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  • Writer's


Page, Arizona

November 15, 2020

I love this week’s message from Gary Burnison. Hope is a verb and it means to reset and recharge. It means each morning, no matter what happened yesterday we can carpe diem. Hunger and hustle.

Here’s his missive:

All of my children are hoping for something right now. For my youngest, it’s about getting into a “good” college (whatever that means). My college-age daughter’s hopes are for a good job next year. My son longs for an end to the lockdown so he can enjoy some normalcy before he is deployed. For my oldest daughter, it’s about a relationship working out. And, for the next daughter, her hopes are much more intense as she focuses all her thoughts on two dear friends—newlyweds, one of whom was severely injured in an auto accident. We are all hoping for something, but hoping alone is not a strategy. When we’re caught up in hoping, we’re focused on the future, which means we may not accurately perceive nor fully cherish today. Every day, we reset to zero—recalibrating everything from our emotions to our expectations. Along the way, we also redefine hope. We’ve come to realize that hope is not a rescue—magically transforming our lives. Rather, hope is a recharge—an infusion of resiliency. The other day, as I walked on the beach, I watched the sunset. As the sun sank lower to the horizon, the sky changed from pink to orange to red. The light dimmed to darkness, and then it was gone. I could practically time it—like a curtain quickly closing on that waning day. How different is sunrise. We don’t perceive the exact moment of the sun rising because all we see is the growing intensity of light. Then, we have no choice but to turn our attention from the horizon to the day ahead. As we seize the day, do we want to waste our time clinging to the false hope of recreating what once was? Or do we invest our time resetting hope, grounded in what is and what will be?

It is human nature to want to go back in time—to when we were young, our children were still growing up, loved ones were still with us. We tell ourselves we would make different choices—play more, enjoy more, be more present. We’d give anything to go back to those days, but none of us get that extra lap around the track, to rewind Father Time. It is this moment—right here, right now. If we want to be hopeful about tomorrow, we need to reset how we show up today. Hope requires hustle to turn possibilities into opportunities. That’s why, throughout this pandemic, our hope has not just been in the science. Nor have those scientists diligently working on vaccines and treatments relied on hope. The saving grace has been the resilience of the human spirit, even through the most difficult of times. Hope is not just a noun—it’s also a verb. Hope is not a wish or a want—it is willpower. Hope is not a promise—it is a purpose. Hope is not merely our lifeline—it is our life raft. Here are some thoughts:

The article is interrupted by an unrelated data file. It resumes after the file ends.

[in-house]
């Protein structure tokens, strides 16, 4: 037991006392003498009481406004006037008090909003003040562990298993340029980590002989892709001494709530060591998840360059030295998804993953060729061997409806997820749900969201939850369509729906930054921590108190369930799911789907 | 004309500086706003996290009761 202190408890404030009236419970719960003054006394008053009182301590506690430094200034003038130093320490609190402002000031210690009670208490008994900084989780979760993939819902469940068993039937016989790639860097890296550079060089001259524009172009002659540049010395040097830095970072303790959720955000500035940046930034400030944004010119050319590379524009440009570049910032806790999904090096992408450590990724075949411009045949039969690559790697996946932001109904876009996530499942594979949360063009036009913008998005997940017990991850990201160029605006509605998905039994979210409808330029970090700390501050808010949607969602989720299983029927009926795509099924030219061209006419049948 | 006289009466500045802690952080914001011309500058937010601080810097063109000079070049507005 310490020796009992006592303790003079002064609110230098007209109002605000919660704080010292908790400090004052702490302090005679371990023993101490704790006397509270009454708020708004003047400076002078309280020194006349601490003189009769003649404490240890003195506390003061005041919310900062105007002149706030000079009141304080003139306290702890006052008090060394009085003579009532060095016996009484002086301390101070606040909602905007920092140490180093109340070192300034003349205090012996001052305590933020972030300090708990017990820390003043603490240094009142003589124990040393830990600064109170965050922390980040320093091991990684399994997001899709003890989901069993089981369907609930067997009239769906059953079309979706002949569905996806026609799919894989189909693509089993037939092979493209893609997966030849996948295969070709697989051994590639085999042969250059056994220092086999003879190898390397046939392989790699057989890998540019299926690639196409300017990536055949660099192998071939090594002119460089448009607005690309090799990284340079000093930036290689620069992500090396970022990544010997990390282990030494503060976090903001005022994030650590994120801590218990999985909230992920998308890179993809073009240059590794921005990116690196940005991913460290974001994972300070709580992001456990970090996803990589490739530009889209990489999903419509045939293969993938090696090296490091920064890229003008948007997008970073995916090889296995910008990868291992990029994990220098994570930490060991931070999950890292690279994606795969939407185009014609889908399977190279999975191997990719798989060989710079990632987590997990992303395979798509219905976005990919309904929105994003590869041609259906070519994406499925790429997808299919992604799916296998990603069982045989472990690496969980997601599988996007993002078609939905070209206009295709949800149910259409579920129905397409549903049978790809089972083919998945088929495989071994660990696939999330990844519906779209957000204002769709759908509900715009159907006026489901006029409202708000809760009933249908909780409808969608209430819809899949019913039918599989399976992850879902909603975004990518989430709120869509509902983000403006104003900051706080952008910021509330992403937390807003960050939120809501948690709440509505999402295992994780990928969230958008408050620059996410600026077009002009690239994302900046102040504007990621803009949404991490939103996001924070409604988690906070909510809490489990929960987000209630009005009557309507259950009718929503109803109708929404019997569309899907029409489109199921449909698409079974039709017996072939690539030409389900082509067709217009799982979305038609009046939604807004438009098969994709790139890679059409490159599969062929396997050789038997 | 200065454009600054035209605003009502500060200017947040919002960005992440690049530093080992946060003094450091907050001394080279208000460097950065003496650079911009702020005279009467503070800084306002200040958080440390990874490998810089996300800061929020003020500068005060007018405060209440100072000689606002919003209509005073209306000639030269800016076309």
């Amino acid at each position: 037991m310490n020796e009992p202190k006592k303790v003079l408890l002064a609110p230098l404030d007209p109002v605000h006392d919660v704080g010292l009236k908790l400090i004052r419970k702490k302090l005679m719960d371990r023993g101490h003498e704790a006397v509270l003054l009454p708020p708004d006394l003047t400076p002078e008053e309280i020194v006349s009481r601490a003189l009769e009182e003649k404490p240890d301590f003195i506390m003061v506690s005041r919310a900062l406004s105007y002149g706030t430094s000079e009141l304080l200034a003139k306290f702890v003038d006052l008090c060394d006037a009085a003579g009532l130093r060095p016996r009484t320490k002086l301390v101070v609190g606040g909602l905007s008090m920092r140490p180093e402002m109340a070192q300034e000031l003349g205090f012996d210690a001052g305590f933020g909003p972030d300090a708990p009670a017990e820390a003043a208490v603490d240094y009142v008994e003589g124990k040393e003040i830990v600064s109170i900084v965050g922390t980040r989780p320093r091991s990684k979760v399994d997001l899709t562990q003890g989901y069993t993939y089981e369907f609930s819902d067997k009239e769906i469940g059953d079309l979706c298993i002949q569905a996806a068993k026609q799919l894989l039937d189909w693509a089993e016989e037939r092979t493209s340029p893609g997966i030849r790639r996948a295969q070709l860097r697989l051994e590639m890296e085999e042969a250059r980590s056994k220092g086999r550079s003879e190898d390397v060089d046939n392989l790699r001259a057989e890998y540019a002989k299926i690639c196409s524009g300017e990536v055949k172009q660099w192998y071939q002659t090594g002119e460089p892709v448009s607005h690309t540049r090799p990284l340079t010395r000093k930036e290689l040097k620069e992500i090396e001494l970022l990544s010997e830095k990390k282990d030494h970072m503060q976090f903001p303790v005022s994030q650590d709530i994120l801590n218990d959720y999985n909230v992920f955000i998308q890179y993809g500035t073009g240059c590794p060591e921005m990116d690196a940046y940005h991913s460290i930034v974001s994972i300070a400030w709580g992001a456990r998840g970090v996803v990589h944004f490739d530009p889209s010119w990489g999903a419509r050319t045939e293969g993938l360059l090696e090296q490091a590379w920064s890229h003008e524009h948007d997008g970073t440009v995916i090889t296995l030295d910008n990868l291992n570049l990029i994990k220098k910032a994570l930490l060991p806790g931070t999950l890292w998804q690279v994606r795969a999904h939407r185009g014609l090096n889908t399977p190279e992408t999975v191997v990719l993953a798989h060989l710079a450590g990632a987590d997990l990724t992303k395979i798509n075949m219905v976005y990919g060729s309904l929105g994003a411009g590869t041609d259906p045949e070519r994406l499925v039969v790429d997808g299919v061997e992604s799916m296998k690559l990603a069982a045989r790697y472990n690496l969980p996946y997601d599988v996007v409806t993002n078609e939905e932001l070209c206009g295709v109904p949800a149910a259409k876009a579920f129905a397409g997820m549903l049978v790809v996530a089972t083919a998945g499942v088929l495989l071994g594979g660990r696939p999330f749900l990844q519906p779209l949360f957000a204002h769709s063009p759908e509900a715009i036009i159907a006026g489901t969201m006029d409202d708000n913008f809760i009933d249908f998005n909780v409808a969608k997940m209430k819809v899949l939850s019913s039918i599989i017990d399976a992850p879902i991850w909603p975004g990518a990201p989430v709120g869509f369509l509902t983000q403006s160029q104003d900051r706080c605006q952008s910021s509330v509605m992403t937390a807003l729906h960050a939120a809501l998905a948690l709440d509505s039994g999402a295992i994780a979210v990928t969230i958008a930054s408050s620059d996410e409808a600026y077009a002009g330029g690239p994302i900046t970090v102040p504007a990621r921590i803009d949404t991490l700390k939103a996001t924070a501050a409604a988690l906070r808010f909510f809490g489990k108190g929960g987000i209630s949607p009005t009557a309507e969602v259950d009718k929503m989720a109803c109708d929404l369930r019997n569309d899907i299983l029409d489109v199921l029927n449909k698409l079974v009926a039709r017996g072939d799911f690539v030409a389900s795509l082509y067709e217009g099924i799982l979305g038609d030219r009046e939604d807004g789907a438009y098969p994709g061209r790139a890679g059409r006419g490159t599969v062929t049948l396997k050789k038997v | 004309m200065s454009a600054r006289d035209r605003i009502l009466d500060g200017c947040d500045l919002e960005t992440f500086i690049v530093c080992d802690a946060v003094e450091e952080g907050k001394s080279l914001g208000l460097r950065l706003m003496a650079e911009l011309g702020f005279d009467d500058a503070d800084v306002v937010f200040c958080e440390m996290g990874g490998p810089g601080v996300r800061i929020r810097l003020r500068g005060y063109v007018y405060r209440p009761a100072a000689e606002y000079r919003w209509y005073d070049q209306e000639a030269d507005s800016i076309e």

• H.O.P.E. It can be a gamechanger—Harvesting Opportunities and Possibilities Every day. Every day, we have to dream about the possibilities for a different tomorrow and, at the same time, pursue opportunities that emerge from the choices we make—that is, if we’re willing to empower ourselves and others. Opportunity and potential are inextricably linked. Without opportunity, none of us know our potential. Hope means being in the opportunity business. Harvesting those opportunities is about making decisions on the things we can control. The fact is, there are those who make it happen, those who watch it happen, and those who ask, “What happened?”

  • Where there’s hope, there’s hustle. If we want to manifest hope, it takes hustle. That’s why the most important qualities I look for in new employees are hunger and hustle. Over the years, I’ve noticed that hunger starves complacency and hustle quashes pedigree every time. We commit to a say/do ratio of 1-to-1—saying what we mean and doing what we say. That’s the best way to give others hope—through trust in our words and belief in our actions. It’s not enough to talk about it—we have to be about it.

  • Hope…and second chances. It started out as a routine business meeting when Linda Hyman, our firm’s Executive Vice President, Global Human Resources, traveled to Boston in January 2019. Then, suddenly and inexplicably, Linda dropped her papers. Alarmed by what they were witnessing, our colleagues, Doug Charles and Jonathan Kuai, asked, “Linda, are you all right?” Their concern became more urgent when she replied in a slurred voice, “I’m fine.” Linda later learned that everyone rushed into action: calling 9-1-1 and getting her to one of a few hospitals that had the expertise and technology to save her life. Within an hour Linda was undergoing a new procedure known as thrombectomy to extract a 2-inch clot from her mid-cerebral artery. She had a complete recovery, but Linda was changed in different ways. As she told me this week, “I just feel like the universe conspired to give me hope—by bringing together the most magical array of people to recognize, then treat, and ultimately save me. I feel hopeful every day that I am here, doing something meaningful to honor that.

Over the centuries, humans have conquered so much—not through false hope or wishful thinking, but with science and innovation. This perspective is good for recalibrating our thinking—to remember that rockets didn’t take us to the moon; the dreamers and engineers did. The internet didn’t create a globally networked economy; it was the innovators and creators. In the same way, a vaccine in a vial won’t end the pandemic; the researchers, scientists, and everyone on the front lines will. That, indeed, is a reason to reset hope.

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